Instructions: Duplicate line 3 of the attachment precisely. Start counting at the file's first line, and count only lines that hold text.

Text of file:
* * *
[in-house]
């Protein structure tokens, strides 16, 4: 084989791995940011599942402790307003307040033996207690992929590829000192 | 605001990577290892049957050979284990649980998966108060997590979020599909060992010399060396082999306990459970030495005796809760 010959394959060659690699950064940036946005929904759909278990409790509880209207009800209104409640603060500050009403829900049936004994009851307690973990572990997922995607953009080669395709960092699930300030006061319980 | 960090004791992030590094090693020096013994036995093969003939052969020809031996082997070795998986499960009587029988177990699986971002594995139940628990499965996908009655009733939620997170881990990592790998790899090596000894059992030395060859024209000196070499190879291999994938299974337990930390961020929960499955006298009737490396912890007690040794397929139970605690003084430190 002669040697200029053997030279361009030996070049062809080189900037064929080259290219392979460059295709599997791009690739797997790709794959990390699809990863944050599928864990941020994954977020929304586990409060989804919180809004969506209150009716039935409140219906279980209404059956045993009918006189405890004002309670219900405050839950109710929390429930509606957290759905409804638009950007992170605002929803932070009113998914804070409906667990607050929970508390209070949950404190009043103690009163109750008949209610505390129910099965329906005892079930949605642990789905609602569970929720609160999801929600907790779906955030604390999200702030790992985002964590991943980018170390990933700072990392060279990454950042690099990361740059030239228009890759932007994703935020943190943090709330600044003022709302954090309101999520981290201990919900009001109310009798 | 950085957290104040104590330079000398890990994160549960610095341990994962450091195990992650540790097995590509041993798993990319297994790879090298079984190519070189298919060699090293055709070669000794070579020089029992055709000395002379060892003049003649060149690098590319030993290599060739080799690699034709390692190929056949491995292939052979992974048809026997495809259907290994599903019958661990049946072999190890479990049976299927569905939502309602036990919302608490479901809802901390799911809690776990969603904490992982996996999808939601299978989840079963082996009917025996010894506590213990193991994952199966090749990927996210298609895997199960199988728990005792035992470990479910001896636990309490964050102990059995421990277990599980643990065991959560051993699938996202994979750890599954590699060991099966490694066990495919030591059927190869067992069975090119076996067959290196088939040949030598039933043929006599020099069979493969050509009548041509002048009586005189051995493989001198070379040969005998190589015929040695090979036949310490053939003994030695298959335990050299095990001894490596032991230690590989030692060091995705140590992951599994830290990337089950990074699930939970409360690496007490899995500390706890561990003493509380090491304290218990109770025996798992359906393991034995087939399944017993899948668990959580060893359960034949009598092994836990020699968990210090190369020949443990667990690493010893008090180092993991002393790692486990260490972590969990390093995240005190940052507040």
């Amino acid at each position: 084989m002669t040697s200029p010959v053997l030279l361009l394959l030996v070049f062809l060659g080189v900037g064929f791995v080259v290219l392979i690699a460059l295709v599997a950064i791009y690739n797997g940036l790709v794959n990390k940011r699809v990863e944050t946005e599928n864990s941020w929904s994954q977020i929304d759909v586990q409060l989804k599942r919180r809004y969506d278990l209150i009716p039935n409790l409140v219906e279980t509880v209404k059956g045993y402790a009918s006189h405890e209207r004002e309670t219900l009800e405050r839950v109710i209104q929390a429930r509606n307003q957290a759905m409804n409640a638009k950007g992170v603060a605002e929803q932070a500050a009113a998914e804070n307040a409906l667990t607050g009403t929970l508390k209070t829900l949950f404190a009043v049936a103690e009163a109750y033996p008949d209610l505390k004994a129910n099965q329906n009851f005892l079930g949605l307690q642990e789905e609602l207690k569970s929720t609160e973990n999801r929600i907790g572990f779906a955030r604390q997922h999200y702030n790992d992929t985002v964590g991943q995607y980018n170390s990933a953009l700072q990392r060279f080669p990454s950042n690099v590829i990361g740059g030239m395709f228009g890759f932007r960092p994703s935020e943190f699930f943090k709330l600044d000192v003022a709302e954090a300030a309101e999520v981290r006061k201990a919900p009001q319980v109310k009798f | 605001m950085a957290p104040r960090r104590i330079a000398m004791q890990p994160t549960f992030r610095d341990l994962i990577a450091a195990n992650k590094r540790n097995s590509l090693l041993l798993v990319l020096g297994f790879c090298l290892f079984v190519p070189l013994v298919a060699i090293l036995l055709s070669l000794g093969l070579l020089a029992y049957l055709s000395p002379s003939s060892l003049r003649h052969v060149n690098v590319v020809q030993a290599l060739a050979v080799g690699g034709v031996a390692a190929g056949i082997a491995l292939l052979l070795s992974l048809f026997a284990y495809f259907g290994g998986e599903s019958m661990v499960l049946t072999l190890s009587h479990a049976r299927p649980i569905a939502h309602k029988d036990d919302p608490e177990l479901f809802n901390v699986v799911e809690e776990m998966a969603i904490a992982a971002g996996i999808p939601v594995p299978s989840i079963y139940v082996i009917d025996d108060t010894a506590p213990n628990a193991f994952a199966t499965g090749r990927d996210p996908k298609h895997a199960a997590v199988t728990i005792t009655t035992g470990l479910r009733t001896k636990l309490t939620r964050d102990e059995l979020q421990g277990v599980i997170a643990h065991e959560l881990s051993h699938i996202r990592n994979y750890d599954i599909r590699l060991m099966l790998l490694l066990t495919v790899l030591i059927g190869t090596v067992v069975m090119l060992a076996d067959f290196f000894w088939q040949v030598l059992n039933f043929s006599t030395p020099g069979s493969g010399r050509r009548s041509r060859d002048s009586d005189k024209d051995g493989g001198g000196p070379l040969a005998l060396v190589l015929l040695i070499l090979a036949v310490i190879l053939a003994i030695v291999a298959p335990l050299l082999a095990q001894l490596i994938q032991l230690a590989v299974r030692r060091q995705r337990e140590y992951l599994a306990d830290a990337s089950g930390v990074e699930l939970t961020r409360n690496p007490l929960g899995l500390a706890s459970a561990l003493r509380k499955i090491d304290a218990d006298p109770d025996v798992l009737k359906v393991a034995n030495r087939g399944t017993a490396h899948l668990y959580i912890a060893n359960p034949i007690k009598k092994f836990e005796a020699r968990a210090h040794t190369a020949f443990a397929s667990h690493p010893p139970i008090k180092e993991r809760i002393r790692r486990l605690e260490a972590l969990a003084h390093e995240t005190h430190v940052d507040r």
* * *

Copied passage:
């Amino acid at each position: 084989m002669t040697s200029p010959v053997l030279l361009l394959l030996v070049f062809l060659g080189v900037g064929f791995v080259v290219l392979i690699a460059l295709v599997a950064i791009y690739n797997g940036l790709v794959n990390k940011r699809v990863e944050t946005e599928n864990s941020w929904s994954q977020i929304d759909v586990q409060l989804k599942r919180r809004y969506d278990l209150i009716p039935n409790l409140v219906e279980t509880v209404k059956g045993y402790a009918s006189h405890e209207r004002e309670t219900l009800e405050r839950v109710i209104q929390a429930r509606n307003q957290a759905m409804n409640a638009k950007g992170v603060a605002e929803q932070a500050a009113a998914e804070n307040a409906l667990t607050g009403t929970l508390k209070t829900l949950f404190a009043v049936a103690e009163a109750y033996p008949d209610l505390k004994a129910n099965q329906n009851f005892l079930g949605l307690q642990e789905e609602l207690k569970s929720t609160e973990n999801r929600i907790g572990f779906a955030r604390q997922h999200y702030n790992d992929t985002v964590g991943q995607y980018n170390s990933a953009l700072q990392r060279f080669p990454s950042n690099v590829i990361g740059g030239m395709f228009g890759f932007r960092p994703s935020e943190f699930f943090k709330l600044d000192v003022a709302e954090a300030a309101e999520v981290r006061k201990a919900p009001q319980v109310k009798f | 605001m950085a957290p104040r960090r104590i330079a000398m004791q890990p994160t549960f992030r610095d341990l994962i990577a450091a195990n992650k590094r540790n097995s590509l090693l041993l798993v990319l020096g297994f790879c090298l290892f079984v190519p070189l013994v298919a060699i090293l036995l055709s070669l000794g093969l070579l020089a029992y049957l055709s000395p002379s003939s060892l003049r003649h052969v060149n690098v590319v020809q030993a290599l060739a050979v080799g690699g034709v031996a390692a190929g056949i082997a491995l292939l052979l070795s992974l048809f026997a284990y495809f259907g290994g998986e599903s019958m661990v499960l049946t072999l190890s009587h479990a049976r299927p649980i569905a939502h309602k029988d036990d919302p608490e177990l479901f809802n901390v699986v799911e809690e776990m998966a969603i904490a992982a971002g996996i999808p939601v594995p299978s989840i079963y139940v082996i009917d025996d108060t010894a506590p213990n628990a193991f994952a199966t499965g090749r990927d996210p996908k298609h895997a199960a997590v199988t728990i005792t009655t035992g470990l479910r009733t001896k636990l309490t939620r964050d102990e059995l979020q421990g277990v599980i997170a643990h065991e959560l881990s051993h699938i996202r990592n994979y750890d599954i599909r590699l060991m099966l790998l490694l066990t495919v790899l030591i059927g190869t090596v067992v069975m090119l060992a076996d067959f290196f000894w088939q040949v030598l059992n039933f043929s006599t030395p020099g069979s493969g010399r050509r009548s041509r060859d002048s009586d005189k024209d051995g493989g001198g000196p070379l040969a005998l060396v190589l015929l040695i070499l090979a036949v310490i190879l053939a003994i030695v291999a298959p335990l050299l082999a095990q001894l490596i994938q032991l230690a590989v299974r030692r060091q995705r337990e140590y992951l599994a306990d830290a990337s089950g930390v990074e699930l939970t961020r409360n690496p007490l929960g899995l500390a706890s459970a561990l003493r509380k499955i090491d304290a218990d006298p109770d025996v798992l009737k359906v393991a034995n030495r087939g399944t017993a490396h899948l668990y959580i912890a060893n359960p034949i007690k009598k092994f836990e005796a020699r968990a210090h040794t190369a020949f443990a397929s667990h690493p010893p139970i008090k180092e993991r809760i002393r790692r486990l605690e260490a972590l969990a003084h390093e995240t005190h430190v940052d507040r």